By Gordon Thorburn
In the earliest days of World War One, when IX Squadron was formed, we went to the fight in little 50mph machines that were barely capable of taking pilot and observer, a gun and a few small, hand-held bombs into the sky, especially on a windy day.
When we took a wireless set, to spot for the artillery and report on troop movements, the extra load forced the defenceless pilot to leave his observer behind. A century later, IX (B) Squadron flies jets that can exceed the speed of sound, place laser-guided missiles within a few centimetres of the target, and transmit the most complex data in real time across the globe.
In between, the tale is of ponderous beasts of biplanes, of Wellingtons and Lancasters in the bloody battles of World War Two, of Canberras and Vulcans in the nuclear age of the Cold War. Above all, it's the story of the men and women of the RAF's senior bomber squadron across a hundred years of war and peace, and their words fill this book. We go from those beginnings in wood, wire and fabric kites over France and a pilot armed with a service revolver, to the world's first Tornado squadron in the Gulf wars, over Kosovo and Afghanistan, and so to the present, a century on.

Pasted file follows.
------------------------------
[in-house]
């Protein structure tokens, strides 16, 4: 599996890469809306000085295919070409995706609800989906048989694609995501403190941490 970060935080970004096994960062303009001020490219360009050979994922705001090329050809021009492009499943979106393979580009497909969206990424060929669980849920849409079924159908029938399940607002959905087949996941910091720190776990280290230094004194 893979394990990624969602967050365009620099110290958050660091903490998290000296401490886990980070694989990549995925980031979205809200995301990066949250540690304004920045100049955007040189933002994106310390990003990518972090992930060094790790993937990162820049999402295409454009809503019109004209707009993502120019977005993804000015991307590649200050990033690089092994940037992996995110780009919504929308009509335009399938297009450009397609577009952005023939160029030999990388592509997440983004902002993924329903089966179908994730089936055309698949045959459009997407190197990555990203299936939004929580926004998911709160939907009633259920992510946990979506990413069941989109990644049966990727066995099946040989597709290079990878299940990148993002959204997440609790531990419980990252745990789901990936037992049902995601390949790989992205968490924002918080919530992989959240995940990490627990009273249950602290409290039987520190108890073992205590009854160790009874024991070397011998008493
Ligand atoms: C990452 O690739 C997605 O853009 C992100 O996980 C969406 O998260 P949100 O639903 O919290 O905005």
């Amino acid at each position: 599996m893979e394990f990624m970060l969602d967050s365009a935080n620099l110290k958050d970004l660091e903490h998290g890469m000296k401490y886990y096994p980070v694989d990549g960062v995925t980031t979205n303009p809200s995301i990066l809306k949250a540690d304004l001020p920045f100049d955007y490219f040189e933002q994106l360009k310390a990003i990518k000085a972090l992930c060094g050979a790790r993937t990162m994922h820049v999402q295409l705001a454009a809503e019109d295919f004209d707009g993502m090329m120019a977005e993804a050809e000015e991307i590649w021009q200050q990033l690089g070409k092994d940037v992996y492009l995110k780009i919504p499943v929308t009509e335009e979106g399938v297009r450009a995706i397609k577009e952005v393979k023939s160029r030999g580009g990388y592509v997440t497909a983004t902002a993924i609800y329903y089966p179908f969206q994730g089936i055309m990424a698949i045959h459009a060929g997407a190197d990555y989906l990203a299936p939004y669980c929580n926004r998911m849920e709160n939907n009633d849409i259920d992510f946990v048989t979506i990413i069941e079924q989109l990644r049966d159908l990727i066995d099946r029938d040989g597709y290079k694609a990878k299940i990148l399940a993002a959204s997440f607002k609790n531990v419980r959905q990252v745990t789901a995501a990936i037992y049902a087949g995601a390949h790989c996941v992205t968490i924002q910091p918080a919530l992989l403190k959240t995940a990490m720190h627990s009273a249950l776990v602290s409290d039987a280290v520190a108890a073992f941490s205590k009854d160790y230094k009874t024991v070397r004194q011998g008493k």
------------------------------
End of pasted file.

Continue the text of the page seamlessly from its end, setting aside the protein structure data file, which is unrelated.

It really is one hell of a story.